very low-density lipoprotein


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very low-density lipoprotein

n. Abbr. VLDL
A lipoprotein containing a very large proportion of lipids to protein and carrying most cholesterol from the liver to the tissues.

very low-density lipoprotein (VLDL)

a plasma lipoprotein that is composed chiefly of triglycerides, with small amounts of cholesterol, phospholipid, fat-soluble vitamins, and protein. It transports triglycerides primarily from the liver to peripheral sites in the tissues for use or storage. The triglycerides are quickly converted to smaller, more soluble intermediate lipoproteins and eventually to low-density lipoproteins. Elevations in VLDL are associated with increased risk of atherosclerosis. See also high-density lipoprotein, low-density lipoprotein.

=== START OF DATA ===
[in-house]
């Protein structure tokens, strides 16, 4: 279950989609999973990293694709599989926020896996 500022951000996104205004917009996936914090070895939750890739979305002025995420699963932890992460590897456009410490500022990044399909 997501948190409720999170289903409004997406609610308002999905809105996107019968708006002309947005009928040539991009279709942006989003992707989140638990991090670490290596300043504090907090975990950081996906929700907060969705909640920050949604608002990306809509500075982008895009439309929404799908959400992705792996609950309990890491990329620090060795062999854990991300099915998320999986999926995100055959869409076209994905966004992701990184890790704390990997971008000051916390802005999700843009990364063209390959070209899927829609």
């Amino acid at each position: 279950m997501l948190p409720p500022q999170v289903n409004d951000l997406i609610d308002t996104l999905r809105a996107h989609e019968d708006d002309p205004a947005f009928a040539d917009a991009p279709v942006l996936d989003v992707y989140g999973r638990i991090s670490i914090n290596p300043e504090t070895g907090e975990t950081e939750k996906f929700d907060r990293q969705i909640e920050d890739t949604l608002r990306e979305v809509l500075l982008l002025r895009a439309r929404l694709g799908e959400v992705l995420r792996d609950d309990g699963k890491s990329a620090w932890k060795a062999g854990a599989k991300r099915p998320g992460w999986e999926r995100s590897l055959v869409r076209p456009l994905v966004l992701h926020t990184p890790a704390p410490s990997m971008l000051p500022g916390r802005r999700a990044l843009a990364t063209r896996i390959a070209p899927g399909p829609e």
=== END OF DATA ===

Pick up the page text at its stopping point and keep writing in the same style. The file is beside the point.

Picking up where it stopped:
very low-density lipoprotein

See VLDL.

very low-density lipoprotein

Abbreviation: VLDL
Either of the plasma lipids, chylomicrons and prelipoproteins, that are bound to albumin. This class of plasma lipoproteins contains a greater ratio of lipid than the low-density lipoproteins and is the least dense.
See also: lipoprotein